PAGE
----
Tuesday, July 12, 2011
Obama's 2008 Campaign health care story about His Mother-NOT TRUE
(WEX) During the 2008 presidential campaign, Barack Obama often discussed his mother's struggle with cancer. Ann Dunham spent the months before her death in 1995, Obama said, fighting with insurance companies that sought to deny her the coverage she needed to pay for treatment.
"I remember in the last month of her life, she wasn't thinking about how to get well, she wasn't thinking about coming to terms with her own mortality, she was thinking about whether or not insurance was going to cover the medical bills and whether our family would be bankrupt as a consequence," Obama said in September 2007.The insurance companies were saying, 'Maybe there's a pre-existing condition and we don't have to pay your medical bills,' " Obama said in a debate with Republican opponent Sen. John McCain in October 2008.
The news is in "A Singular Woman: The Untold Story of Barack Obama's Mother," a generally admiring new biography written by former New York Times reporter Janny Scott. According to the book, Ann Dunham, an anthropologist who spent most of her working life in Indonesia, moved from Jakarta to New York in 1992 to work for a nonprofit called Women's World Banking, which encouraged micro-lending in Third World countries. Unhappy in New York, in 1994 Dunham took a job with an American company called Development Alternatives, which had a contract with the Indonesian State Ministry for the Role of Women. Dunham returned to Jakarta to work, and Scott reports the job provided Dunham with health insurance, a housing allowance, and a car.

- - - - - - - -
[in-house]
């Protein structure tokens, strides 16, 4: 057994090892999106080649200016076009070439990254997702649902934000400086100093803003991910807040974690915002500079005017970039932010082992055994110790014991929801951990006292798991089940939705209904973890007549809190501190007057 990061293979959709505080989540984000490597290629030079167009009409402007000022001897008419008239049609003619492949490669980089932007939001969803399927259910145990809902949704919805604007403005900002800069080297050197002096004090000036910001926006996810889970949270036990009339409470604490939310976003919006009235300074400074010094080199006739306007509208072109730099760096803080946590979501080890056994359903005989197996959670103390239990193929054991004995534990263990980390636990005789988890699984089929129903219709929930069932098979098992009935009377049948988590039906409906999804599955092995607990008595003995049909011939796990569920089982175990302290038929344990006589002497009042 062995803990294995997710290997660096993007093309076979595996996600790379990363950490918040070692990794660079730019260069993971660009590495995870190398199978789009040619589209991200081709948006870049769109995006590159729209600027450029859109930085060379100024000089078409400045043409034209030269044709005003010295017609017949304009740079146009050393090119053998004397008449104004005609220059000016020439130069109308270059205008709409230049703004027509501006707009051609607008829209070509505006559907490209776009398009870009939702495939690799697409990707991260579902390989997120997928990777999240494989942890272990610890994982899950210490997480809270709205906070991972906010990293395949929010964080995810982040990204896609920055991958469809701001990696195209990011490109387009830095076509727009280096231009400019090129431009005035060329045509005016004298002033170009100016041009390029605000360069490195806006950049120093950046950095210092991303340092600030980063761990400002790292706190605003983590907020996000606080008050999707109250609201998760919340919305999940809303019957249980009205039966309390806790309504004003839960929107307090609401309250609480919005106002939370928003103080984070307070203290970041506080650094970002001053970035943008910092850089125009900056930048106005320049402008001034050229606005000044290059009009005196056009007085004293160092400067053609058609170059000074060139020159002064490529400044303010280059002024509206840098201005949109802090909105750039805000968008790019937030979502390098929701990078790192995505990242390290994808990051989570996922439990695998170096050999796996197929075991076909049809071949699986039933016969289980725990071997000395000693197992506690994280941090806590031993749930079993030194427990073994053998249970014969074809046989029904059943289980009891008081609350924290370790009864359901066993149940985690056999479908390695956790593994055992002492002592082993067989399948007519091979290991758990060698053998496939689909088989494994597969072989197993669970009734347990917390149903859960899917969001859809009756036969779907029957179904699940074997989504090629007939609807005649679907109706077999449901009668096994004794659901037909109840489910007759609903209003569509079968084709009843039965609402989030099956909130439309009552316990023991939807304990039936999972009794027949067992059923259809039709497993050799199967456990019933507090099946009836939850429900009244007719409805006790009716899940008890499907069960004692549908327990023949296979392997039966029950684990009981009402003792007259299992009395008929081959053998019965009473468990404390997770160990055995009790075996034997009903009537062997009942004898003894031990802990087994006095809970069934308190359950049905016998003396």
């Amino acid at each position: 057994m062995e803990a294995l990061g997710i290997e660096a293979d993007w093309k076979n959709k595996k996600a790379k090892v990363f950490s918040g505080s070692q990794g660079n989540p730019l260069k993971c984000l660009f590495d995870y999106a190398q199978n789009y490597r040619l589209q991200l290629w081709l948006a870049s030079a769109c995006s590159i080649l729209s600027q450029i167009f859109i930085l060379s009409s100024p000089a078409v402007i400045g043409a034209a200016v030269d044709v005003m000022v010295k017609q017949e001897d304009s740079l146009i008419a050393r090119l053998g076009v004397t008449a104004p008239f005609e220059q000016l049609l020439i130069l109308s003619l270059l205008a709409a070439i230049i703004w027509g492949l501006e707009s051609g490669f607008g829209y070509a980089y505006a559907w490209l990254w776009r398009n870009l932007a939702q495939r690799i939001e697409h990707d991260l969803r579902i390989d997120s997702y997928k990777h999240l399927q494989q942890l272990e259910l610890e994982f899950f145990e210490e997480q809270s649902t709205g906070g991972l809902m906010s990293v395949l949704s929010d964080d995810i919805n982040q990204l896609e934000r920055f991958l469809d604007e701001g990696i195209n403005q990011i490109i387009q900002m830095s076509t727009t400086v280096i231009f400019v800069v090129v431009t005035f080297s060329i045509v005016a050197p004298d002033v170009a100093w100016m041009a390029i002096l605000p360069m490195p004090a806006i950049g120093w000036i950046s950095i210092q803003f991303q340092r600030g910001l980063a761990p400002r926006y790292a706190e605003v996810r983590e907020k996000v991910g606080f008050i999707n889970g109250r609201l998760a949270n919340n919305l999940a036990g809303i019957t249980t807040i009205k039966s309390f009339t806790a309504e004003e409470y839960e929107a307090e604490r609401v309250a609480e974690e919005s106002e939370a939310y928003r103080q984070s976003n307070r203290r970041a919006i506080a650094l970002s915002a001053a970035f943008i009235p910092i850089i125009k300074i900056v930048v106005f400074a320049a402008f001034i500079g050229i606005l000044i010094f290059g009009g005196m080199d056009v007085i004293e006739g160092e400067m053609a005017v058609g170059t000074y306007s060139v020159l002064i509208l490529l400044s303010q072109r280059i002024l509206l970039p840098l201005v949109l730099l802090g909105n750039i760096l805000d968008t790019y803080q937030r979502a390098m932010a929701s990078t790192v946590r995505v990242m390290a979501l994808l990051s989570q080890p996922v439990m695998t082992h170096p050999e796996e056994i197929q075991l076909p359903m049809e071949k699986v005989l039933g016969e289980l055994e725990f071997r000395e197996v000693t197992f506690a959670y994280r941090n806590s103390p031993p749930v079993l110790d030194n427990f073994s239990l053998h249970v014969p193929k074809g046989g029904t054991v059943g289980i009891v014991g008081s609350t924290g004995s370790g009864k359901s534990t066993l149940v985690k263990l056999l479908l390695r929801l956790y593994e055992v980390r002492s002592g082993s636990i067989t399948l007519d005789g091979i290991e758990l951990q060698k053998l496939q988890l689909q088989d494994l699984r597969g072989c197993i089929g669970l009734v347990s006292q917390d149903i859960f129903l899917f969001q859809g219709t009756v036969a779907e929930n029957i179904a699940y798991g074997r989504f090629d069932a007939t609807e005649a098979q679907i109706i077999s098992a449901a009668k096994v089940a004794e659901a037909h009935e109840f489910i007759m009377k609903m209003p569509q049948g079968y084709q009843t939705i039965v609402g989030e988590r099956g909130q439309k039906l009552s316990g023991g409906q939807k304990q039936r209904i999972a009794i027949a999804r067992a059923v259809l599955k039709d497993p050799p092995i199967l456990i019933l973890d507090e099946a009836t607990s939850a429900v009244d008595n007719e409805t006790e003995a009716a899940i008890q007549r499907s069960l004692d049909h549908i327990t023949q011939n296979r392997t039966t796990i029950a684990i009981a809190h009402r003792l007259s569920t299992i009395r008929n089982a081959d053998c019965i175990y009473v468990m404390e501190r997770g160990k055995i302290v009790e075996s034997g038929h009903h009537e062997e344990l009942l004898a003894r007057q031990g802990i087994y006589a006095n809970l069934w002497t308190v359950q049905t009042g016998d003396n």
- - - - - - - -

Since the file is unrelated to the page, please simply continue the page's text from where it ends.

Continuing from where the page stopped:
At the time she took the job, Dunham was increasingly worried about her health; she was suffering from intense abdominal pains. In November 1994, Dunham went to an Indonesian doctor who diagnosed appendicitis. As Dunham debated whether to leave the country for surgery, she called her boss at Development Alternatives. "You've got health insurance, that's taken care of," the boss told her. "We can cover the airfare."
A dozen years later, her son turned her ordeal into a campaign pitch for national health care. But the story Obama told, Scott writes, was "abbreviated" -- the abbreviation was to leave out the fact that Ann Dunham had health insurance that paid for her treatment. "Though he often suggested that she was denied health coverage because of a pre-existing condition," Scott writes, "it appears from her correspondence that she was only denied disability coverage."
That's a different story altogether. One the president never told. Read more
Article by By Byron York